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Summary

Summary

On 5 December 2001, a Saab 340B registered VH-XDZ departed Trepell Qld, at 0810 EST with 37 persons on board. The flight was planned in accordance with instrument flight rules (IFR) to Townsville Qld, via Richmond Qld, at Flight Level (FL) 190.

While on climb through FL180, the copilot's two electronic flight information system (EFIS) screens on the right side of the aircraft's instrument panel failed. After the crew had consulted the EFIS failure/disturbances checklist, the central warning panel ice protection annunciator and then the cabin pressure annunciator illuminated. An emergency descentwas initiated and the crew broadcast a PAN call to Air Traffic Services (ATS) and reported that they were returning to Trepell.

During the descent a number of other cockpit warnings and cautions activated and some aircraft systems failed. The crew became aware that the right DC generation system wasoperating abnormally. Their attempts to rectify that situation were unsuccessful. The crew diverted the aircraft to Cloncurry and landed.

The failure of the EFIS screens and the subsequent warnings, cautions and failures were consistent with a right system voltage drop from the rated 28 volts DC to below 18 volts. During the investigation it became apparent that in some Saab 340 aircraft a startergenerator could fail without taking the generator off line and alerting the crew, resulting inlow system voltage. On this occasion the crew overlooked the first item of the EFISfailure/disturbances checklist, which required a check of the generator voltage. Consequently, the crew did not recognise the developing low voltage condition that led to the cascading series of warnings, cautions and failures. The bus tie relay, which was designed to automatically connect the two main electrical systems in the case of generator failure, did not operate. An optional generator control unit modification, to preventunalerted low-voltage conditions, had not been incorporated. The investigation determined that the modification to reduce the risk of the consequences of a delayedgenerator failure warning was highly desirable.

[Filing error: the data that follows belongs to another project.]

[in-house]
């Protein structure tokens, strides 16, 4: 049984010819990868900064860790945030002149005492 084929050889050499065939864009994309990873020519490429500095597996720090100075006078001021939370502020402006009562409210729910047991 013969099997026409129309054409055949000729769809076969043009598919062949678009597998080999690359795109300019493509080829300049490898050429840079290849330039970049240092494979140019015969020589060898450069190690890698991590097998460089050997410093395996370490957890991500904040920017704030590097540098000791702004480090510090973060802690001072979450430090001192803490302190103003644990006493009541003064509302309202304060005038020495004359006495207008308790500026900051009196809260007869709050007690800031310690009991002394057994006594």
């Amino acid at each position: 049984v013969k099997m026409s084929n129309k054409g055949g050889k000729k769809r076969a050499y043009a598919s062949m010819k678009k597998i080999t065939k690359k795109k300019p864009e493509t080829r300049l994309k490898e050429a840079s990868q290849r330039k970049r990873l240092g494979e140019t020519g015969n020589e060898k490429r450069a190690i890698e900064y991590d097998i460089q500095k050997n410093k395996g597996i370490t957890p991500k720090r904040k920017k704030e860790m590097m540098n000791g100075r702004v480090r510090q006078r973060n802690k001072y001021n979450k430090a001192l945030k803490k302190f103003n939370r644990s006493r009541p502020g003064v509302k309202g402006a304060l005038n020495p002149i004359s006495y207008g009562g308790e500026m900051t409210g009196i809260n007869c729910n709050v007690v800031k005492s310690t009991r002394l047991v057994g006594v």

The investigation found that the operator's maintenance control system and approved system of maintenance did not ensure that the starter generator was maintained in accordance with the requirements of the aircraft maintenance review board (MRB) report. A contributing factor was the disparity between a MRB requirement and the corresponding job card produced by the aircraft manufacturer.

This occurrence also demonstrates the need for well-designed checklists to be available to pilots during abnormal or emergency situations. It further demonstrates the need for pilots to be familiar with the systems of the aircraft they operate and the actions to be taken in the event of abnormal or emergency situations. As a result of this occurrence the ATSB hasissued a number of recommendations to address safety concerns identified during theinvestigation.

 
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